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A sign at the Houston Hall voting site on Election Day 2020 Credit: Jintong Wu

For decades, young people — many of whom have never engaged in the political process — historically exhibit the lowest voter turnout rates compared to their older counterparts. Luckily, such statistics are changing in light of social movements. But to continue such a crucial incline in engagement, the young cohort must cast their ballots, and midterm elections are no exception.

Believe it or not, deciding not to vote is standard for many eligible Americans. Even in the momentous 2020 election, only half of eligible 18-24 year olds enacted their civic duty.

“When you don’t have a seat at the table, you’re on the menu,” Shannon Watts, voting advocate and founder of Moms Demand Action, warned young Penn students at "Students for Shapiro’s Darty for Democracy" last weekend.  

Since the 2020 election, over eight million people aged 18 and older are now eligible to vote. This sizable increase can generate monumental effects in the midterm elections, and upend politics as a voting bloc. That is, if they actually turnout. 

Those who don’t vote are hardly a monolith: There are multiple factors that influence whether a citizen chooses to vote or abstain, and so there are various camps of deliberate nonvoters. 

We have all heard the self-defeating falsehood, “my singular vote can’t swing an election,” which, though understandable, could not be further from the truth. Collective groups actively choose not to vote under this belief, but razor-thin elections are often skewed by individual voter margins, most distinctly seen in local elections. Nonvoters dramatically influence political outcomes, too. 

When I spoke to Watts, she attested, “I have been in almost a dozen states in the last month. When I talk to candidates and lawmakers, often they say that they won by a handful of votes, sometimes as few as 50.” Such a minor amount of votes is the difference in how policies will be enacted or terminated. Thus, when 50 people choose not to vote because they feel their voices are inconsequential to an election, they play a role in forestalling positive change, or even propelling laws against their values.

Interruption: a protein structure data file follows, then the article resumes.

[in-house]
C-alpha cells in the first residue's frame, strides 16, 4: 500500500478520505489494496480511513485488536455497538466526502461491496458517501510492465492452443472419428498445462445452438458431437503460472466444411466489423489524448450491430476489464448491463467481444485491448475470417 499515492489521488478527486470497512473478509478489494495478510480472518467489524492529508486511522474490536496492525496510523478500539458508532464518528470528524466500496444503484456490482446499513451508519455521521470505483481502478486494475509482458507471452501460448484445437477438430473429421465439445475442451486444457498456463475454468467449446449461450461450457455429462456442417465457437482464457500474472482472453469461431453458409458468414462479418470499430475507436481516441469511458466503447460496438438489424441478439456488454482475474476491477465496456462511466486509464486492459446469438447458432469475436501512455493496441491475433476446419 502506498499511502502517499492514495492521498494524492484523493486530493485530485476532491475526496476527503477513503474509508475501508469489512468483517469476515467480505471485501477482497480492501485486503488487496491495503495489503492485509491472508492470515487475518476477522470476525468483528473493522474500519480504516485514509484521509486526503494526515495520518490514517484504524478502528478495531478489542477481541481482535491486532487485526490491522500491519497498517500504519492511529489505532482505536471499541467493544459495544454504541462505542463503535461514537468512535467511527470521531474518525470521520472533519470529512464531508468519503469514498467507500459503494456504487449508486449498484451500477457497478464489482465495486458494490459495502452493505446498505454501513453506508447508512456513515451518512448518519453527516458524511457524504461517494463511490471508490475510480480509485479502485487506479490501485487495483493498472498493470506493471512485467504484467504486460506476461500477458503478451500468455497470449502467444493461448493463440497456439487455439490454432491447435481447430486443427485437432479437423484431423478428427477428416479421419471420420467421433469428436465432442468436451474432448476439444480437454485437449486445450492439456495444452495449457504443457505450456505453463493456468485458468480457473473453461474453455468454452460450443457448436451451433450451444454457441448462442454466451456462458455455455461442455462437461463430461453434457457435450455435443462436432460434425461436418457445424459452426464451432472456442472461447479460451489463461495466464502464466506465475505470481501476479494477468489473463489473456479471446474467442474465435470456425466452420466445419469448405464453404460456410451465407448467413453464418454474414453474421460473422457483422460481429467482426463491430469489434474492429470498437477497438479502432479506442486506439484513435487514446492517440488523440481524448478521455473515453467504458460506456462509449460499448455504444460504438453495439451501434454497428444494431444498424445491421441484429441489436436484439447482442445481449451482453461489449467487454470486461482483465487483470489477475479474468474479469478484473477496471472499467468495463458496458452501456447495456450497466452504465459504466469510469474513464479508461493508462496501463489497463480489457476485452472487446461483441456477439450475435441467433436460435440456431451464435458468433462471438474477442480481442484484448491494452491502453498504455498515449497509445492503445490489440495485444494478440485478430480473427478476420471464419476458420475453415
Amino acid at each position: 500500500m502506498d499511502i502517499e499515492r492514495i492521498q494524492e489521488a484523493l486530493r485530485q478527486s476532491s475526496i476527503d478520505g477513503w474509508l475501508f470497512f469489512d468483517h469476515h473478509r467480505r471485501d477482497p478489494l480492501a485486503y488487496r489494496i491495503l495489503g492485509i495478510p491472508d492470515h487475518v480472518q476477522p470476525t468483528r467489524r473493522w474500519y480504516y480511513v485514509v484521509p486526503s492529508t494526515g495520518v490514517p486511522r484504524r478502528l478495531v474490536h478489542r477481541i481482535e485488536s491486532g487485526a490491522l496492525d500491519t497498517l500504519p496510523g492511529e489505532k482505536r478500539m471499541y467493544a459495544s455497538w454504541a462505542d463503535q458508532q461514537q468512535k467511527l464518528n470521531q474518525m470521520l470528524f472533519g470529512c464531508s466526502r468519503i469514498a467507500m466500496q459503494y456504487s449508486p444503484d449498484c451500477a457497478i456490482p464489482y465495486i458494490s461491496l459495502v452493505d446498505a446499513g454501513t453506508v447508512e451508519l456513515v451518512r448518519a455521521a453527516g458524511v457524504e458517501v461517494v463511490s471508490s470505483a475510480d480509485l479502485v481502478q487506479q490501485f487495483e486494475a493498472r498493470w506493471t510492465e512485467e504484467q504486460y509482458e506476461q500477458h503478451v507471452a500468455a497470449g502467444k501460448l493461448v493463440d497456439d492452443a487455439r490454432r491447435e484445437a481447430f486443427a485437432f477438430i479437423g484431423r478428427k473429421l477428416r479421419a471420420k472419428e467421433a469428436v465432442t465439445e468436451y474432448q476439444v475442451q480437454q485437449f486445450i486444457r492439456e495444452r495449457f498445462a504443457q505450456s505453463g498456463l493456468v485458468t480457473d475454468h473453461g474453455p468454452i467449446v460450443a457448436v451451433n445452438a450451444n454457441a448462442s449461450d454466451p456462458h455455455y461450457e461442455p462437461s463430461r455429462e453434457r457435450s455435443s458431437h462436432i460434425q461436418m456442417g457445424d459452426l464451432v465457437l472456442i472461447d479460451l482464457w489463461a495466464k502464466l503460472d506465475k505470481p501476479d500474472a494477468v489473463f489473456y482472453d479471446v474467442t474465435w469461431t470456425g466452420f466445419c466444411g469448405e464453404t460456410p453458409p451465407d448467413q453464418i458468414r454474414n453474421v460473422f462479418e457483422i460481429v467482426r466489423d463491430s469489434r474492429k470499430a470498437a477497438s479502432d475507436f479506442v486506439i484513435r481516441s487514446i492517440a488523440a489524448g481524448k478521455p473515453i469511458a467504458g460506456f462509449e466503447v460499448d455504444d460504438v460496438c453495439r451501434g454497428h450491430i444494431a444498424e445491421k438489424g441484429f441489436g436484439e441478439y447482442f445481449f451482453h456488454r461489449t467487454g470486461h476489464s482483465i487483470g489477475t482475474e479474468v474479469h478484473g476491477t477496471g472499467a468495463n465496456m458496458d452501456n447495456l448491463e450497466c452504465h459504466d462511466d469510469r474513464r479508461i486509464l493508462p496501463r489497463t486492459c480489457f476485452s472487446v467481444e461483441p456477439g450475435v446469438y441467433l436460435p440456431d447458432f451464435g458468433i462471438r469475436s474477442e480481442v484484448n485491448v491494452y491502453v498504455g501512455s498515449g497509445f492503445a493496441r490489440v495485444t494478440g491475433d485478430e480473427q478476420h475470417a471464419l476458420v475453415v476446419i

Secondarily, some actively choose not to vote because of their convictions surrounding the significance of voting itself. But voting is pivotal in societal flourishing and governmental functionality. When viewed in the context of political participation, voting is just one act of democratic contribution. More importantly, it can also serve as a habitual pathway toward other forms of civic engagement with contentious issues. 

Voting can redefine the future. So when positioned in society with the capability to enact your vote, the “I’m too lazy to vote” card is not only unjustified, but also poses immense repercussions for those not permitted to. We have to be a voice for the silenced and afflicted. Laziness isn’t an option.

Granted, voter suppression laws and voter purges inflict profound obstacles for eligible voters in exercising their fundamental right, specifically for minority groups who lack representation. There are multiple barriers preventing eligible voters from flocking to the polls: for example, polling closures, long lines, and reduced voting hours. In Georgia, it is considered a crime to provide food and water to those waiting in line to vote. But for those not experiencing such burdens, such as Penn students, you can make time to vote. With mail-in ballots as an option, voting has been made easier in avoiding electoral chaos. 

There are also those who maintain that political affiliation or interest is not part of their self-expression. But I find this not to be a plausible excuse. We are all responsible for bettering our society; if not for ourselves, then for others — especially for those who can’t. Despite our diverging orientations in society, we are bound by networks of relationships and are obligated to act as political agents within our enmeshed, interdependent ties. Apathy is a privilege that many can’t afford to endure while democracy is at stake. 

“There’s always going to be someone who will cancel your vote out. What matters is that we are showing up and voting for our principles, and you have to do that every single election,” Watts insisted.

During Josh Shapiro’s speech in Clark Park last weekend, he asserted, “It’s not nice that you’re participating, it’s necessary. Gen Z is leading the way on [some] of the most important issues of our time … you have the power and responsibility to make a difference.”

A Harvard youth poll showed that most young Americans believe that the rights of others as well as their own are under attack today. Additionally, it found that “youth turnout in the 2022 midterm elections is on track to match — or potentially exceed — 2018’s historic level of participation.” I implore you to engage in this turnout as the youth mind can render systemic change. 

Currently, the Senate is split 50-50 across party lines with Vice President Kamala Harris' tie-breaking vote. Only one seat could shift control. Thus, these midterm elections are a make-or-break race for both parties in achieving a majority.

Those who decide to opt out of voting are inconsiderate to the powerless who can’t vote in the first place. Remember, ethics are up and down the ballot. “Our safety is on the line, and we have to fight for it,” as Watts said. Both action and inaction can be historic — show up. 

RIANE LUMER is a College junior studying political science and journalistic writing from Huntingdon Valley, Pa. Her email address is